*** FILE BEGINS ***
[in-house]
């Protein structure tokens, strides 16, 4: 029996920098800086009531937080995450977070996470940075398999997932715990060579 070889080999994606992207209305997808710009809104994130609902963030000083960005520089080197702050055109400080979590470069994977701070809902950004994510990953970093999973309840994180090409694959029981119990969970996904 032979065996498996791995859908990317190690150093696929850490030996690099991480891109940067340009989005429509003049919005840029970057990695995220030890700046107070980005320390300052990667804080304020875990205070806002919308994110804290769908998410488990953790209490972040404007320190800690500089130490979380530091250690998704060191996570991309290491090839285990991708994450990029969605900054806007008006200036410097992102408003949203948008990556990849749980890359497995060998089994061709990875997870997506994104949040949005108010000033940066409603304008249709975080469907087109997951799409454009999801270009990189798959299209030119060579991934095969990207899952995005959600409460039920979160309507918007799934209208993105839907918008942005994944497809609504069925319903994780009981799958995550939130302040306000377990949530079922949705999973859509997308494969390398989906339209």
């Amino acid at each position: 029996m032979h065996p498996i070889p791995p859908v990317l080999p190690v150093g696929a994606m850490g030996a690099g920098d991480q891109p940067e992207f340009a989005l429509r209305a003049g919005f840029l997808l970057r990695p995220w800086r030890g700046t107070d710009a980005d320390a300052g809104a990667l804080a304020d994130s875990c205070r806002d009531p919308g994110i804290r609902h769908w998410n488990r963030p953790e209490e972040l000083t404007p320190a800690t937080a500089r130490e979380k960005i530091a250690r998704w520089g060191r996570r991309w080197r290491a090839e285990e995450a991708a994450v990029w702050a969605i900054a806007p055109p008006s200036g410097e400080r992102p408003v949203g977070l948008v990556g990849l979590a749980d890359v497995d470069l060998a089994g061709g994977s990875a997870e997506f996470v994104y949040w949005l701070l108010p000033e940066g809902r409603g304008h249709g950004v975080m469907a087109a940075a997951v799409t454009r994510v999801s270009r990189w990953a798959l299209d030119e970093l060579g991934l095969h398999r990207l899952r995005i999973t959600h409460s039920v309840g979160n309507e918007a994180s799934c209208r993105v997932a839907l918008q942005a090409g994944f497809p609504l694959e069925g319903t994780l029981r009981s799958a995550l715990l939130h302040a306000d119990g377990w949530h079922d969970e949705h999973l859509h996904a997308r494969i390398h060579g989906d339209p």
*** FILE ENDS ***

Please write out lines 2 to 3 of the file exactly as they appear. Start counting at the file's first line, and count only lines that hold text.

């Protein structure tokens, strides 16, 4: 029996920098800086009531937080995450977070996470940075398999997932715990060579 070889080999994606992207209305997808710009809104994130609902963030000083960005520089080197702050055109400080979590470069994977701070809902950004994510990953970093999973309840994180090409694959029981119990969970996904 032979065996498996791995859908990317190690150093696929850490030996690099991480891109940067340009989005429509003049919005840029970057990695995220030890700046107070980005320390300052990667804080304020875990205070806002919308994110804290769908998410488990953790209490972040404007320190800690500089130490979380530091250690998704060191996570991309290491090839285990991708994450990029969605900054806007008006200036410097992102408003949203948008990556990849749980890359497995060998089994061709990875997870997506994104949040949005108010000033940066409603304008249709975080469907087109997951799409454009999801270009990189798959299209030119060579991934095969990207899952995005959600409460039920979160309507918007799934209208993105839907918008942005994944497809609504069925319903994780009981799958995550939130302040306000377990949530079922949705999973859509997308494969390398989906339209």
């Amino acid at each position: 029996m032979h065996p498996i070889p791995p859908v990317l080999p190690v150093g696929a994606m850490g030996a690099g920098d991480q891109p940067e992207f340009a989005l429509r209305a003049g919005f840029l997808l970057r990695p995220w800086r030890g700046t107070d710009a980005d320390a300052g809104a990667l804080a304020d994130s875990c205070r806002d009531p919308g994110i804290r609902h769908w998410n488990r963030p953790e209490e972040l000083t404007p320190a800690t937080a500089r130490e979380k960005i530091a250690r998704w520089g060191r996570r991309w080197r290491a090839e285990e995450a991708a994450v990029w702050a969605i900054a806007p055109p008006s200036g410097e400080r992102p408003v949203g977070l948008v990556g990849l979590a749980d890359v497995d470069l060998a089994g061709g994977s990875a997870e997506f996470v994104y949040w949005l701070l108010p000033e940066g809902r409603g304008h249709g950004v975080m469907a087109a940075a997951v799409t454009r994510v999801s270009r990189w990953a798959l299209d030119e970093l060579g991934l095969h398999r990207l899952r995005i999973t959600h409460s039920v309840g979160n309507e918007a994180s799934c209208r993105v997932a839907l918008q942005a090409g994944f497809p609504l694959e069925g319903t994780l029981r009981s799958a995550l715990l939130h302040a306000d119990g377990w949530h079922d969970e949705h999973l859509h996904a997308r494969i390398h060579g989906d339209p």